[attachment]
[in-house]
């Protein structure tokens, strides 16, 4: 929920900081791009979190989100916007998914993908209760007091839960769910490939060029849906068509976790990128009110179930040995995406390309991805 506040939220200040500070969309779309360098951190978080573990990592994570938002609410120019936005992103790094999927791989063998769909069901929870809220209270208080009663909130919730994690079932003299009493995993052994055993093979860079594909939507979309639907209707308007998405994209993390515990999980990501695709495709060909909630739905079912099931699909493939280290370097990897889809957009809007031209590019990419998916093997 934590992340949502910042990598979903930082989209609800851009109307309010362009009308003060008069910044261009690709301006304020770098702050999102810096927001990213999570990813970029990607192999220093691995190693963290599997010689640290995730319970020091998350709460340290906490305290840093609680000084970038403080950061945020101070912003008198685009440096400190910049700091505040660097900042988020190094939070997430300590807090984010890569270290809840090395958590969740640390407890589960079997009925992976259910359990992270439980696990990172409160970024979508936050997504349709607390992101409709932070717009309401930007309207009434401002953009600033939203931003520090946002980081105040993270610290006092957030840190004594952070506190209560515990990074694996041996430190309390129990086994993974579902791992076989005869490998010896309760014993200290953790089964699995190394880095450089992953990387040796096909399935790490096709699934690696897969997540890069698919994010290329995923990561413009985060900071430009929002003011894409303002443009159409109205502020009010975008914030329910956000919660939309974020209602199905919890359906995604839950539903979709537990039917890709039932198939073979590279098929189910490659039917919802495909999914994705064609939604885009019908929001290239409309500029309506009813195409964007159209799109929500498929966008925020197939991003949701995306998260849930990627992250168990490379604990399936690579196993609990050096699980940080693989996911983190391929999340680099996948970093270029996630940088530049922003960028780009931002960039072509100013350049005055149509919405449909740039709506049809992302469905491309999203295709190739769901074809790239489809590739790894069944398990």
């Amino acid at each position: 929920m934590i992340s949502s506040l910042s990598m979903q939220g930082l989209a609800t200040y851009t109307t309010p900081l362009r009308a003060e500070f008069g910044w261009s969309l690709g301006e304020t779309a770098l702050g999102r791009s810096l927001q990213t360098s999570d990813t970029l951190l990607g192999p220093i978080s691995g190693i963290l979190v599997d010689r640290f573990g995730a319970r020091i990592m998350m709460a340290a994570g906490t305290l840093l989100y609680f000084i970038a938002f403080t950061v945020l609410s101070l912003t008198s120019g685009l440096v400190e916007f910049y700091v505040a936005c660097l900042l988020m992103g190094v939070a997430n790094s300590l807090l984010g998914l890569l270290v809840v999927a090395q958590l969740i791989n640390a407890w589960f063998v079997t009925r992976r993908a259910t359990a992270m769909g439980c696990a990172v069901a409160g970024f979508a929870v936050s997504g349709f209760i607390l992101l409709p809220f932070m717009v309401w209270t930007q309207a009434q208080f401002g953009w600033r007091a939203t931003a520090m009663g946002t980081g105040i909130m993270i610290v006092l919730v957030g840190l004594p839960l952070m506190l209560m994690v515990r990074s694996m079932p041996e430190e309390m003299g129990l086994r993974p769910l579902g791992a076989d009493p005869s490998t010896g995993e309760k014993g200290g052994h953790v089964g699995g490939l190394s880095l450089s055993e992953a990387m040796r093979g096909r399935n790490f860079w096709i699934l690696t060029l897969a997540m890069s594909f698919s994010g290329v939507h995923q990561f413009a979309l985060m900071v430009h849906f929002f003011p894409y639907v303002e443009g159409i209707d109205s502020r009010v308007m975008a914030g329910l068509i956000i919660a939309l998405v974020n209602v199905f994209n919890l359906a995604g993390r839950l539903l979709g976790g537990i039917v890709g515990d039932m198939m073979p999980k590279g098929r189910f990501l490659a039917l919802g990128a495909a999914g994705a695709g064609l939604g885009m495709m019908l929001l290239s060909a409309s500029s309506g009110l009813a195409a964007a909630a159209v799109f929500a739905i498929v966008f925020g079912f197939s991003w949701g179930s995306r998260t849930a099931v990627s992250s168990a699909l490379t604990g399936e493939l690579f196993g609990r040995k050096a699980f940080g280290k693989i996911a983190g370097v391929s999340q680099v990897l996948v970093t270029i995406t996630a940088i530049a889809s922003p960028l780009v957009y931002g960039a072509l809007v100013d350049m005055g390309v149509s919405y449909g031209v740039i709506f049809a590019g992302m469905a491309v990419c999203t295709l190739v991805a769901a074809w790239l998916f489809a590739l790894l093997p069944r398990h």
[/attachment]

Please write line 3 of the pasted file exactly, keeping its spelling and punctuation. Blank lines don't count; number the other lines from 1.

């Amino acid at each position: 929920m934590i992340s949502s506040l910042s990598m979903q939220g930082l989209a609800t200040y851009t109307t309010p900081l362009r009308a003060e500070f008069g910044w261009s969309l690709g301006e304020t779309a770098l702050g999102r791009s810096l927001q990213t360098s999570d990813t970029l951190l990607g192999p220093i978080s691995g190693i963290l979190v599997d010689r640290f573990g995730a319970r020091i990592m998350m709460a340290a994570g906490t305290l840093l989100y609680f000084i970038a938002f403080t950061v945020l609410s101070l912003t008198s120019g685009l440096v400190e916007f910049y700091v505040a936005c660097l900042l988020m992103g190094v939070a997430n790094s300590l807090l984010g998914l890569l270290v809840v999927a090395q958590l969740i791989n640390a407890w589960f063998v079997t009925r992976r993908a259910t359990a992270m769909g439980c696990a990172v069901a409160g970024f979508a929870v936050s997504g349709f209760i607390l992101l409709p809220f932070m717009v309401w209270t930007q309207a009434q208080f401002g953009w600033r007091a939203t931003a520090m009663g946002t980081g105040i909130m993270i610290v006092l919730v957030g840190l004594p839960l952070m506190l209560m994690v515990r990074s694996m079932p041996e430190e309390m003299g129990l086994r993974p769910l579902g791992a076989d009493p005869s490998t010896g995993e309760k014993g200290g052994h953790v089964g699995g490939l190394s880095l450089s055993e992953a990387m040796r093979g096909r399935n790490f860079w096709i699934l690696t060029l897969a997540m890069s594909f698919s994010g290329v939507h995923q990561f413009a979309l985060m900071v430009h849906f929002f003011p894409y639907v303002e443009g159409i209707d109205s502020r009010v308007m975008a914030g329910l068509i956000i919660a939309l998405v974020n209602v199905f994209n919890l359906a995604g993390r839950l539903l979709g976790g537990i039917v890709g515990d039932m198939m073979p999980k590279g098929r189910f990501l490659a039917l919802g990128a495909a999914g994705a695709g064609l939604g885009m495709m019908l929001l290239s060909a409309s500029s309506g009110l009813a195409a964007a909630a159209v799109f929500a739905i498929v966008f925020g079912f197939s991003w949701g179930s995306r998260t849930a099931v990627s992250s168990a699909l490379t604990g399936e493939l690579f196993g609990r040995k050096a699980f940080g280290k693989i996911a983190g370097v391929s999340q680099v990897l996948v970093t270029i995406t996630a940088i530049a889809s922003p960028l780009v957009y931002g960039a072509l809007v100013d350049m005055g390309v149509s919405y449909g031209v740039i709506f049809a590019g992302m469905a491309v990419c999203t295709l190739v991805a769901a074809w790239l998916f489809a590739l790894l093997p069944r398990h």